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Security expert warns legislative committee of dangers of EMP attack 

If federal government won't act to protect power grid from potential attacks, states must, expert told lawmakers

Peter Vincent Pry, executive director of the task force on National and Homeland Security, spoke to state lawmakers in mid-February about the potential dangers of an electromagnetic pulse attack on the U.S. power grid. (CJ photo by Don Carrington)
Peter Vincent Pry, executive director of the task force on National and Homeland Security, spoke to state lawmakers in mid-February about the potential dangers of an electromagnetic pulse attack on the U.S. power grid. (CJ photo by Don Carrington)

Peter Vincent Pry — executive director of the task force on National and Homeland Security — is on a mission to educate people about the dangers of an electromagnetic pulse attack.  

Pry’s recent stop on his educational tour was the Joint Legislative Emergency Management Oversight Committee where, on Feb. 15, he warned lawmakers about the real dangers of an EMP attack. Pry has a long history of experience with EMPs as the former chief of staff of the EMP commission.  

The threat is very real, he said. 

EMPs are bursts of electromagnetic energy which can disrupt or seriously damage electronic equipment. These bursts are not visible to the naked eye and don’t cause physical damage to people, but they can wreak havoc on an electric grid.

“It has so much energy when it couples into electronics it will destroy them,” Pry said.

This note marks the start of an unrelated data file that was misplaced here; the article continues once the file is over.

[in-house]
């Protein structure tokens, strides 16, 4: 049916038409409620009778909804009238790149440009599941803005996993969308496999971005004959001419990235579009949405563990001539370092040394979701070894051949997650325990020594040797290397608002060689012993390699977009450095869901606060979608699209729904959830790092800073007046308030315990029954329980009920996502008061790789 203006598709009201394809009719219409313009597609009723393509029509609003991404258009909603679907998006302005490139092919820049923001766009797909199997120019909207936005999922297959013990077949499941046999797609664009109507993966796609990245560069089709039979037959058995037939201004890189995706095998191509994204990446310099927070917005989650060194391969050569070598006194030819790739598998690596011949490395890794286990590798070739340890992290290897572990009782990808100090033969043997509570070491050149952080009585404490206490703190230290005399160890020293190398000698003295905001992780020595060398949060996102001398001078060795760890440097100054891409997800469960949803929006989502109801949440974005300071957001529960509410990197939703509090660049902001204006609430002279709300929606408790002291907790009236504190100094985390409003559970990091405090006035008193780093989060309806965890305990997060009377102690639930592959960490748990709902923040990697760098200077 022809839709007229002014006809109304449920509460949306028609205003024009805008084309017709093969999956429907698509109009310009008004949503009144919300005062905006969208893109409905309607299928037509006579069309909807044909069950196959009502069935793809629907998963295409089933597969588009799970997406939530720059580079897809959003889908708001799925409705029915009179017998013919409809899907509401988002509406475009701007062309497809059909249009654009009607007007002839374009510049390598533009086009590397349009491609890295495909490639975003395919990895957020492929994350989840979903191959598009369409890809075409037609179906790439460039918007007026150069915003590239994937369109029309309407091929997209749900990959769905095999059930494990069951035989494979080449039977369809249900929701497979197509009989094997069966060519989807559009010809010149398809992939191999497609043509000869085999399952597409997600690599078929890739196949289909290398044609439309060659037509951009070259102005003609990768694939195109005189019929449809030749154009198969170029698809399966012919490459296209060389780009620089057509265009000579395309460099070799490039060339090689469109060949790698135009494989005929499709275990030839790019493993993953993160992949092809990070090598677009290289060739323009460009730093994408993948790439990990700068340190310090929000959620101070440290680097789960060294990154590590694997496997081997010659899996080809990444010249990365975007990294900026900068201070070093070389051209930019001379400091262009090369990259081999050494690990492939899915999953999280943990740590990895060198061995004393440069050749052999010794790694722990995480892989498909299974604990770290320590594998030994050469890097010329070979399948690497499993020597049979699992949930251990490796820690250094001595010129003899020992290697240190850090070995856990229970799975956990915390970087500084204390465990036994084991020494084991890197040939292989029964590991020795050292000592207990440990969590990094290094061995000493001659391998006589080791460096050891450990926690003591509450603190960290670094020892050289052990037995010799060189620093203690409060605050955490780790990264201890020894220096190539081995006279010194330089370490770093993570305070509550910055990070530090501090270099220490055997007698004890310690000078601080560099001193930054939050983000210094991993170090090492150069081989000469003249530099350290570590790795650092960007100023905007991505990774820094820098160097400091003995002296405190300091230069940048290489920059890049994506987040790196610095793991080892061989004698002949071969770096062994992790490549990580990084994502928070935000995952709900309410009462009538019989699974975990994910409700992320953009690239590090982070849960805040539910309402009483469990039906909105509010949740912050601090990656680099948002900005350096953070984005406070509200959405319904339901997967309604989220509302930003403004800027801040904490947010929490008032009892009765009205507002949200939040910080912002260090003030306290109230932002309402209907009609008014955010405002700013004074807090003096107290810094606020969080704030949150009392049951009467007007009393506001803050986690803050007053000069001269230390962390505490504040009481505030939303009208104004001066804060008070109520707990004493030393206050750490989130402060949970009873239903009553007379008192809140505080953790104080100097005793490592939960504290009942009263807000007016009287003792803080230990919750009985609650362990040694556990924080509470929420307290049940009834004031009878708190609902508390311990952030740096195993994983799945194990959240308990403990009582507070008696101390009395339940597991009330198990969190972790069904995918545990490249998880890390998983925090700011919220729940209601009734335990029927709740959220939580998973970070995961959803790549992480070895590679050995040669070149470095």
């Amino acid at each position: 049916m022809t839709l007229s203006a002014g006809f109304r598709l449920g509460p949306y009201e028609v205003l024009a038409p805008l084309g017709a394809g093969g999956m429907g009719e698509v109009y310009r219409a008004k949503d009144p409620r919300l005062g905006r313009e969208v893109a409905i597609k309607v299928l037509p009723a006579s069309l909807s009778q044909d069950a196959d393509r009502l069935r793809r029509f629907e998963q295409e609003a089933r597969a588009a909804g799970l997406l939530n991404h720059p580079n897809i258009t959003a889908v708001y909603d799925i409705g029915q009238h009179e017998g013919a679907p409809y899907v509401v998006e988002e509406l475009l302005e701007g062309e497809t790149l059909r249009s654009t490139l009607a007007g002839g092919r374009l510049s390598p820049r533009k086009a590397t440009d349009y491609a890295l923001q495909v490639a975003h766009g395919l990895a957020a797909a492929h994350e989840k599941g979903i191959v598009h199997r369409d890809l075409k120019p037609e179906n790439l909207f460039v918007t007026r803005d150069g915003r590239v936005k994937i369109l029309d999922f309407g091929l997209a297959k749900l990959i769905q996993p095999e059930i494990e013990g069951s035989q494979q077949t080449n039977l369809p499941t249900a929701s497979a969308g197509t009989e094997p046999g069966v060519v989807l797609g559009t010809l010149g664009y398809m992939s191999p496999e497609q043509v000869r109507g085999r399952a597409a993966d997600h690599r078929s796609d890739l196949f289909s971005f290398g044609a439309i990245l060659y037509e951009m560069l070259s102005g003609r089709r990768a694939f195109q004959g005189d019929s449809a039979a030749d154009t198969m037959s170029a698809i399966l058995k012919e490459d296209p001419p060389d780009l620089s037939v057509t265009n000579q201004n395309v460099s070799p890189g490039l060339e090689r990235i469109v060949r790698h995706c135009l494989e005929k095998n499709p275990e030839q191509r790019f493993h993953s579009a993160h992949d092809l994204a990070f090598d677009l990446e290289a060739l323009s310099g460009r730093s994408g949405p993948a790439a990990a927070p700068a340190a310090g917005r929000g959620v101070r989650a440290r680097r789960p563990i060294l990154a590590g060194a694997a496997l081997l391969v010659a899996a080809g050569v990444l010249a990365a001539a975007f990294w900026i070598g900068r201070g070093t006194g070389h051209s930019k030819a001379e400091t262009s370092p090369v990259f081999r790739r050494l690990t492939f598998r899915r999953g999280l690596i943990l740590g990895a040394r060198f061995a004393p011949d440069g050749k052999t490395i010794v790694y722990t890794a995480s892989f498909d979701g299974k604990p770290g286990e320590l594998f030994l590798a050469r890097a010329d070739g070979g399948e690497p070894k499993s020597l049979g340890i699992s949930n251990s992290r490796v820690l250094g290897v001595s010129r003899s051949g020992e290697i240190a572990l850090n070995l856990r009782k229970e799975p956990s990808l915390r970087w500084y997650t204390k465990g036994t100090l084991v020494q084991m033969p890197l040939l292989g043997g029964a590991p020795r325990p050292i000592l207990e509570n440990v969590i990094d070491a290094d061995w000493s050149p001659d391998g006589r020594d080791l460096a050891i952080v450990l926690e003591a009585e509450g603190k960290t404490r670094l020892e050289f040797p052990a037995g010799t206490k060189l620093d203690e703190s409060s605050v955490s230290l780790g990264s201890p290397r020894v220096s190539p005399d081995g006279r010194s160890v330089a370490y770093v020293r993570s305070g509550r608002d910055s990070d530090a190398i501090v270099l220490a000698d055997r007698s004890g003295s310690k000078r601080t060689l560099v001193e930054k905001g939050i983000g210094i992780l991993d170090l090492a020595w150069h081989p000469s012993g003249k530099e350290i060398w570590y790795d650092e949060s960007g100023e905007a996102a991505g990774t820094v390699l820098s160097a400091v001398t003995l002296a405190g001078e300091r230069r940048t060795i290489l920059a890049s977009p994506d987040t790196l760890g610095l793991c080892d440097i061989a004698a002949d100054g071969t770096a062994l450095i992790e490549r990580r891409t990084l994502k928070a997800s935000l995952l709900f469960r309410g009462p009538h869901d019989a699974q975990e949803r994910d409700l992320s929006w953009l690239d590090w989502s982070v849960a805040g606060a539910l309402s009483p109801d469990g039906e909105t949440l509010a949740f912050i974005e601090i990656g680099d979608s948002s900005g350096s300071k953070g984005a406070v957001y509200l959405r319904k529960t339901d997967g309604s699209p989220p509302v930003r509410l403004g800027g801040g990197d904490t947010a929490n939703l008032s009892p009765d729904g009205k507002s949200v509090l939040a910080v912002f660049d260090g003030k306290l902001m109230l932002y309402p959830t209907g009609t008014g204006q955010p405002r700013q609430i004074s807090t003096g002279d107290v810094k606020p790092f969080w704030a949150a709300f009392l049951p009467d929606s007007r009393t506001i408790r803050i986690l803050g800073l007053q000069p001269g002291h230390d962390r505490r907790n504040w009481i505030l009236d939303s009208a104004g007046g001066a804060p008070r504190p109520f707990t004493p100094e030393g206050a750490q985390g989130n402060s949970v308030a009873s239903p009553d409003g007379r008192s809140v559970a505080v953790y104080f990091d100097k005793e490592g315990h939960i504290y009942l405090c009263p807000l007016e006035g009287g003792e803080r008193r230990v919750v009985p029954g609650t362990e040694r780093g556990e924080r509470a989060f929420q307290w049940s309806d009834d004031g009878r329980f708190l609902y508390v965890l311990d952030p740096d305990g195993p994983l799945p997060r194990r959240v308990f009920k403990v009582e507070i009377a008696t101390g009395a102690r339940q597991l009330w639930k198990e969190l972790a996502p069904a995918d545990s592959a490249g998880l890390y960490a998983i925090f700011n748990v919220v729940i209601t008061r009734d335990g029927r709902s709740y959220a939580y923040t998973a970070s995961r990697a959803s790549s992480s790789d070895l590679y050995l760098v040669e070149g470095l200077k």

An EMP burst could cause a widespread, protracted blackout and bring the United States to a standstill if it hit the right target. Pry said if an EMP burst hit a major civilian electric grids then anything that requires electricity would be shut down.  

“We estimate that a nationwide blackout that last a year could kill up to 90 percent of our population through starvation, disease, and societal collapse,” Pry said. “Everything that depends directly or indirectly on electricity, none of that would work. In effect you would be subtracting technology from the equation of our modern electronic civilization.”

An EMP burst could come from a natural source such as a solar flare or from an unnatural source like a nuclear detonation.  

“You can make something like a geomagnetic storm with a nuclear weapon by detonating it at very high altitude above the Earth’s atmosphere,” Pry said.

Pry said there is a concern that North Korea could detonate a nuclear weapon with one of their two satellites as it passes over the United States. The detonation would generate an EMP field covering the entire country, Canada, and much of Mexico and cause the destruction of our electronic civilization.

It is possible the United States wouldn’t even know who launched the EMP attack because hundreds of satellites are orbiting the Earth. A satellite isn’t necessary for the attack either. A short range missile launched off a freighter could do the trick, too.  

Pry said Americans need to start taking this threat seriously. That includes preparing by hardening the electric grids, in part by employing surge arresters to stop an EMP pulse from running through the entire grid.

If the federal government is unwilling to commit the resources, then, Pry said, the states should act. Russia and North Korea, he said, are preparing for such an attack. We aren’t.

“We have been trying to get Congress for years to harden the electric grid because there is no excuse for being vulnerable to these threats,” Pry said. “The Department of Defense has known for 50 years for how to protect its systems but we never did that for the civilian power grid.”  

Pry said hardening the grid isn’t that expensive either and estimated protecting the entire country would cost at least $2 billion to $3 billion dollars. But the amount of protection is going to vary from state to state depending on their individual infrastructure, but Pry said every state’s legislators should look at protecting their local grids.

“We are an electric civilization,” Pry said. “We can’t survive without electricity.”